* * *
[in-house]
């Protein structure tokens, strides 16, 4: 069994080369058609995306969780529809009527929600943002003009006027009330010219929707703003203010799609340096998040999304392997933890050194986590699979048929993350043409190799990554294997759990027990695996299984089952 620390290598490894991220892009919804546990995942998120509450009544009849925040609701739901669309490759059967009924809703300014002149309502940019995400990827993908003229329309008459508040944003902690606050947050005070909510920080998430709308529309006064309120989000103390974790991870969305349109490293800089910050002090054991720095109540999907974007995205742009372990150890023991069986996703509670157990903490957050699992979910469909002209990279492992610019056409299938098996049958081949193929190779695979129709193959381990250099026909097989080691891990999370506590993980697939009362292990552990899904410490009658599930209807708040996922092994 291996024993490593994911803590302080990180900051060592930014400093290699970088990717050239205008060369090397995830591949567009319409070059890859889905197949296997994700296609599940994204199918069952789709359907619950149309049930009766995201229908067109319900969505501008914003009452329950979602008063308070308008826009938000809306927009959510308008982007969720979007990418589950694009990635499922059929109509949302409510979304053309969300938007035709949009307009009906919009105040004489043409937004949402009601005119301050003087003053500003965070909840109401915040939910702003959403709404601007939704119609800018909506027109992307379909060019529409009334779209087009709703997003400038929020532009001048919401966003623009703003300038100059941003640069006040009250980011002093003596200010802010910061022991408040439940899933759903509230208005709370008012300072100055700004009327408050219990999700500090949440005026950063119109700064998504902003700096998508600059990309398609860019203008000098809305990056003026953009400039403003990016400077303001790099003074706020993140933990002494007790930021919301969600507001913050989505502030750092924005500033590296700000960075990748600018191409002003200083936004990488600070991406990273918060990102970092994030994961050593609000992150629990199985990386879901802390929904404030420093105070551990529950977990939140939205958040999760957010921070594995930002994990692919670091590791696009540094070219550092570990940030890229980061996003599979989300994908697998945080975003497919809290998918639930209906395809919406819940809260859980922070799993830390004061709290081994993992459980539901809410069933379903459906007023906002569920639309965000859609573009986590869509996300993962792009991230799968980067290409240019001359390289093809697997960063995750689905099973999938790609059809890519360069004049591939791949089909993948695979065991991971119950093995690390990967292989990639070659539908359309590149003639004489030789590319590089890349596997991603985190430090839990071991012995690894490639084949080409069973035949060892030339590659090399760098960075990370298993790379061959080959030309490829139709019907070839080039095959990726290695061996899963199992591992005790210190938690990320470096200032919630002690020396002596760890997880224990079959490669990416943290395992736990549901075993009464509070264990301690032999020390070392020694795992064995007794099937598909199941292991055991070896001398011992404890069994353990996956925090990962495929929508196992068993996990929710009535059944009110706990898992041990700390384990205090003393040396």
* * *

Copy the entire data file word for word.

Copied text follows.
[in-house]
């Protein structure tokens, strides 16, 4: 069994080369058609995306969780529809009527929600943002003009006027009330010219929707703003203010799609340096998040999304392997933890050194986590699979048929993350043409190799990554294997759990027990695996299984089952 620390290598490894991220892009919804546990995942998120509450009544009849925040609701739901669309490759059967009924809703300014002149309502940019995400990827993908003229329309008459508040944003902690606050947050005070909510920080998430709308529309006064309120989000103390974790991870969305349109490293800089910050002090054991720095109540999907974007995205742009372990150890023991069986996703509670157990903490957050699992979910469909002209990279492992610019056409299938098996049958081949193929190779695979129709193959381990250099026909097989080691891990999370506590993980697939009362292990552990899904410490009658599930209807708040996922092994 291996024993490593994911803590302080990180900051060592930014400093290699970088990717050239205008060369090397995830591949567009319409070059890859889905197949296997994700296609599940994204199918069952789709359907619950149309049930009766995201229908067109319900969505501008914003009452329950979602008063308070308008826009938000809306927009959510308008982007969720979007990418589950694009990635499922059929109509949302409510979304053309969300938007035709949009307009009906919009105040004489043409937004949402009601005119301050003087003053500003965070909840109401915040939910702003959403709404601007939704119609800018909506027109992307379909060019529409009334779209087009709703997003400038929020532009001048919401966003623009703003300038100059941003640069006040009250980011002093003596200010802010910061022991408040439940899933759903509230208005709370008012300072100055700004009327408050219990999700500090949440005026950063119109700064998504902003700096998508600059990309398609860019203008000098809305990056003026953009400039403003990016400077303001790099003074706020993140933990002494007790930021919301969600507001913050989505502030750092924005500033590296700000960075990748600018191409002003200083936004990488600070991406990273918060990102970092994030994961050593609000992150629990199985990386879901802390929904404030420093105070551990529950977990939140939205958040999760957010921070594995930002994990692919670091590791696009540094070219550092570990940030890229980061996003599979989300994908697998945080975003497919809290998918639930209906395809919406819940809260859980922070799993830390004061709290081994993992459980539901809410069933379903459906007023906002569920639309965000859609573009986590869509996300993962792009991230799968980067290409240019001359390289093809697997960063995750689905099973999938790609059809890519360069004049591939791949089909993948695979065991991971119950093995690390990967292989990639070659539908359309590149003639004489030789590319590089890349596997991603985190430090839990071991012995690894490639084949080409069973035949060892030339590659090399760098960075990370298993790379061959080959030309490829139709019907070839080039095959990726290695061996899963199992591992005790210190938690990320470096200032919630002690020396002596760890997880224990079959490669990416943290395992736990549901075993009464509070264990301690032999020390070392020694795992064995007794099937598909199941292991055991070896001398011992404890069994353990996956925090990962495929929508196992068993996990929710009535059944009110706990898992041990700390384990205090003393040396």